January 12, 2019

In this podcast, we elucidate Chapters 27 and 28 of the Tao Te Ching. Both chapters deal with the character of the sage and how s/he might operate as a ruler who can bring about harmonious social organisation. The wisdom of the sage is considered to be different from what is ordinarily understood as goodness. In Chapter 28, the meditative approach that is associated with sagacity is outlined. It's emphasis is on receptivity, letting be, yin energy, flow and oneness whilst not denying the value of creativity, practical activity and taking care of people. [Free. 29 minutes.]


November 9, 2018

This podcast was stimulated by a riposte to Aaron Bastami's adage that 'Tories exist to break the poor' which cites Disraeli's lament at the class split in the nation as well as to the building of hundreds of thousands of council houses in 1950s UK as evidence of a right wing benevolence. The main point I make against this notion that Capitalism may have a human face is that every working class advantage was either struggled for or 'granted' by the powers that be for reasons of economic necessity rather than generosity. In this context, I discuss the industrial reserve army and the high cost of training workers as productive technology historically got more sophisticated. I take a detour around the recent Greek economic crisis, the power of information and money, the instability of the money system, and the value and danger of utopian thinking. [Free. 29 minutes.]


July 29, 2018

This podcast is stimulated by David Graeber's remarks on value and a possible revolutionary ethical paradigm shift that could place value creation not in production of commodities but production of people. I follow Graeber, though with artistic license,  jumping off from the platform he provides to extol the virtues of 'naturally occurring communism', to praise idleness, to see hope in the revitalisation of the flame of humanness. I draw on Adam Smith, Marx, Engels, the TV series Silicon Valley and Bertrand Russell. [Free. 26 minutes.]


May 15, 2018

In this podcast, we evaluate pride and find that its reputation as a deadly sin is undeserved. [Free. 25 minutes.]


February 11, 2018

In this podcast, I draw attention to the way in which the term 'postmodernism' has become a derogatory term. I attempt to clarify and rehabilitate it by unpacking J. F. Lyotard's addage that 'postmodernism is suspicion towards grand narratives'. [Free. 27 minutes.]


January 19, 2018

In this podcast I elucidate devotional music which a great sufi called "Nothing other than the portrait of our beloved". It covers modal music and raga, the role of culture in our experience of music, and improvisation as an expression and communication of immediate emotions, particularly of love. [Free. 29 minutes.]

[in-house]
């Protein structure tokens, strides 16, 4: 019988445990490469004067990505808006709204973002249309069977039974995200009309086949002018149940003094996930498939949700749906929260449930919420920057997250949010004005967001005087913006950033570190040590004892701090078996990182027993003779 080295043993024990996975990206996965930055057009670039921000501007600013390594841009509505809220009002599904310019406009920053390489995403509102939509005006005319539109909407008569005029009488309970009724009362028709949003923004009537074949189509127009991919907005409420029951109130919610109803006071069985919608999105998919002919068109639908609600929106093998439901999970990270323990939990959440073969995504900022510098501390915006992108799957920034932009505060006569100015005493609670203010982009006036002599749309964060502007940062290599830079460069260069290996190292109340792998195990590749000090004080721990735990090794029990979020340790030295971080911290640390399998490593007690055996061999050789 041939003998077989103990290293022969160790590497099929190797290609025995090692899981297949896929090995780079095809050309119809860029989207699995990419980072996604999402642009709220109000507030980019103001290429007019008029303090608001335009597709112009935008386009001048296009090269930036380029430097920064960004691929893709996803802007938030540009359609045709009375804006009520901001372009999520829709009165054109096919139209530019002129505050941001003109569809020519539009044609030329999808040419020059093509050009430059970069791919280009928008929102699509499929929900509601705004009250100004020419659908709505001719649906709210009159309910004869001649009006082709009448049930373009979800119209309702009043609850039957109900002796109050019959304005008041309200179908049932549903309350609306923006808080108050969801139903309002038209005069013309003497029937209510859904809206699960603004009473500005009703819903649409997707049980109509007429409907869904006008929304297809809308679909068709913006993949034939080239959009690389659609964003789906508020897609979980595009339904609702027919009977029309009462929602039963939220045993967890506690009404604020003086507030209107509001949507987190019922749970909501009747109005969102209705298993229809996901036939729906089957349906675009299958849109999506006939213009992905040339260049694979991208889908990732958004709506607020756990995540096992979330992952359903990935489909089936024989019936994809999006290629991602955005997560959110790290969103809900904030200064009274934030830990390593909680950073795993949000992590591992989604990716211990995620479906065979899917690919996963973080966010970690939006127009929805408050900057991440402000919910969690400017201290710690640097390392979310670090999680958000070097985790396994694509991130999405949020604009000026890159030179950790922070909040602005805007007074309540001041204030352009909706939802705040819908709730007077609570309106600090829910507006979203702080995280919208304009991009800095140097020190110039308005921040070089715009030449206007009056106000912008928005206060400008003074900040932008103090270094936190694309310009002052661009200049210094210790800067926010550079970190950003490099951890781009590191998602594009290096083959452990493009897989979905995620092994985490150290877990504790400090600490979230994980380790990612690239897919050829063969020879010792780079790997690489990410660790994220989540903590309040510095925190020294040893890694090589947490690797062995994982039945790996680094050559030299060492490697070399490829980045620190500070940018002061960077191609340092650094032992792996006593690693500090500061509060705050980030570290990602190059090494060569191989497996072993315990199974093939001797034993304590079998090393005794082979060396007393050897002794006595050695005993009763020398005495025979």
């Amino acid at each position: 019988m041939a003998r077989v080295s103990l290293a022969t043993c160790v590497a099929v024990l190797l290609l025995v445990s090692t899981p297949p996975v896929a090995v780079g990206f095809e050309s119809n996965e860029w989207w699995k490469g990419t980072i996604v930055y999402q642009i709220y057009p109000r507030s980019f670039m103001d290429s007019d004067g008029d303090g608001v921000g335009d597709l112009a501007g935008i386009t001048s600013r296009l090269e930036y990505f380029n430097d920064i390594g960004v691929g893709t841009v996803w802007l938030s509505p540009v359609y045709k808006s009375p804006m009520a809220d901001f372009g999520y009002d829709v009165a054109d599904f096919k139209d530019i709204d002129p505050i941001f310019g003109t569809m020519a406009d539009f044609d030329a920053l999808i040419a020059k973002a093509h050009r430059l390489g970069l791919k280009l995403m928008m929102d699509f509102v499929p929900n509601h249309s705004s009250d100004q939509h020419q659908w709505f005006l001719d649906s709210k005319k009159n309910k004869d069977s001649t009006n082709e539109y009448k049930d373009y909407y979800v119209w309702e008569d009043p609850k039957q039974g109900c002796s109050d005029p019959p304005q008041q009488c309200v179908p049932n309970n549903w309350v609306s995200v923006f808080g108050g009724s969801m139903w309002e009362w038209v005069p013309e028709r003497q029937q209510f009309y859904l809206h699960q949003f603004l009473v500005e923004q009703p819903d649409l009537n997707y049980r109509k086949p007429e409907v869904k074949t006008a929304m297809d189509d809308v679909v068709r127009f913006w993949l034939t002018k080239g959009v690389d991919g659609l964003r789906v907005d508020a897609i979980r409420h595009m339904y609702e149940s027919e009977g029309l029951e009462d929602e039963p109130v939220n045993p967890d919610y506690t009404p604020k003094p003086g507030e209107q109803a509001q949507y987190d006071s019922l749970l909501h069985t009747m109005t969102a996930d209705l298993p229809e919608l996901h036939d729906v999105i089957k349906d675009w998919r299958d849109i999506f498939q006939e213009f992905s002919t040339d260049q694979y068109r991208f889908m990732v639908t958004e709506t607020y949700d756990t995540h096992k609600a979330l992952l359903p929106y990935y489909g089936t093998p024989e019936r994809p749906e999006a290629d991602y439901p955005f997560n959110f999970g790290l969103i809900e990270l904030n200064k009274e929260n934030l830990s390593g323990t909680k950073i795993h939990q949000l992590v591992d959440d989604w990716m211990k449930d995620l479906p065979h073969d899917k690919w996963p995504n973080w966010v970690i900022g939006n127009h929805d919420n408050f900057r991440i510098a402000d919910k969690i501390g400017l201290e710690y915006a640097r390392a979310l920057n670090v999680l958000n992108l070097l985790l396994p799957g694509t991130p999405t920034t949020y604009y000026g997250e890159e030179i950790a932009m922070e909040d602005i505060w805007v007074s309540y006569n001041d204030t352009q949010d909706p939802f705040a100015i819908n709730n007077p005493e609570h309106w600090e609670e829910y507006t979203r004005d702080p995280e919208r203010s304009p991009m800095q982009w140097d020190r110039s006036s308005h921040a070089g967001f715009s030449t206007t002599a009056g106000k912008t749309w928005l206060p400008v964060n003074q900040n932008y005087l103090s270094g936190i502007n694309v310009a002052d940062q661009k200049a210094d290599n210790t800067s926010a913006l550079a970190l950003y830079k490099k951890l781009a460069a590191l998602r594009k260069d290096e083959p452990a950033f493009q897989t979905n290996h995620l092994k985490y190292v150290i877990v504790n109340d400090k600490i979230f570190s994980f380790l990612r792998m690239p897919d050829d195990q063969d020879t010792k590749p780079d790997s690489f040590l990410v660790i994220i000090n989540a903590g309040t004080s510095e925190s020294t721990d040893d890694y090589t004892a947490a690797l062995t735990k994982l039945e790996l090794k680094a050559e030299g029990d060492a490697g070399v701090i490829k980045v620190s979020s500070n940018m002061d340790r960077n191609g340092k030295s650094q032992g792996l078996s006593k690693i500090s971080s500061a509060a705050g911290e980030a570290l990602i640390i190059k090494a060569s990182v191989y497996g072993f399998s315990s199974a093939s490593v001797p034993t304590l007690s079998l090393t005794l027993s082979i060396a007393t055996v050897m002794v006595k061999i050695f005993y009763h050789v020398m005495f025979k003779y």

December 25, 2017

This one was impomptu. Consequently, it was free-range, across questions of mystery, knowability, certainty, belief and faith. As always, the matter of living well presses itself into the picture, as does the matter of the puzzling limits of language. Thanks for your continued patronage. I'm planning some good stuff for patrons in 2018. [Patrons only. 23 minutes.]


December 11, 2017

In this podcast I discuss the boundaries that demark the concepts we use and the 'things' that we perceive. I draw on the chapter entitled 'The Will to Power as Knowledge' from Nietzsche's Will to Power. I suggest that a certain moveability of boudaries provides us with analytic and hermeneutical tools. Other philosophers I draw on are Smullyan and Kolakowski. I also suggest that this discussion underscores the significance of the Dionysian. This podcast provides some of the background for Lao Tzu: Part Nine which is to be released shortly. [Free. 28 minutes.]


September 3, 2017

In this podcast, I reflect on the currently prominent self-description of "spiritual but not religious".  Underpinning the possibility of such a notion, I argue, is a crucial difference between two ways of encountering our interiority. The first does so from a perspective that espouses this or that set of dogmas belonging to this or that institutional religion. The practices associated with this orientation are likely to entail moral cultivation and to proscibe certain lines of enquiry. The second does so from a perspective that takes it that everything whatsoever is up for questioning, including the dogmas of religion. I argue that Patanjali's Yoga belongs in the second category and is cosmopolitan in character, and that equations of Yoga with nationalism, such as that made by Baba Ramdev, are nonsensical. [Patrons only. 33 minutes.]


September 1, 2017

In this podcast, I reflect on recent events that took place in Charlotteville, Virginia. The discussion inevitably ranges far and wide and covers such issues as the role of violence in politics, the nature of the left-right binary, the question of the moral equivalence that President Trump et al seem to draw between neo-fascists and their anti-fascist detractors, the natures of free speech and propoganda, the significance of history and future thinking for politics, the nature of the symbolic universe inhabited by some activists, and the phenomenon of meme wars. The question of how far we can, and should, extend our sympathies is once again brought to the fore. [Free. 47 minutes.]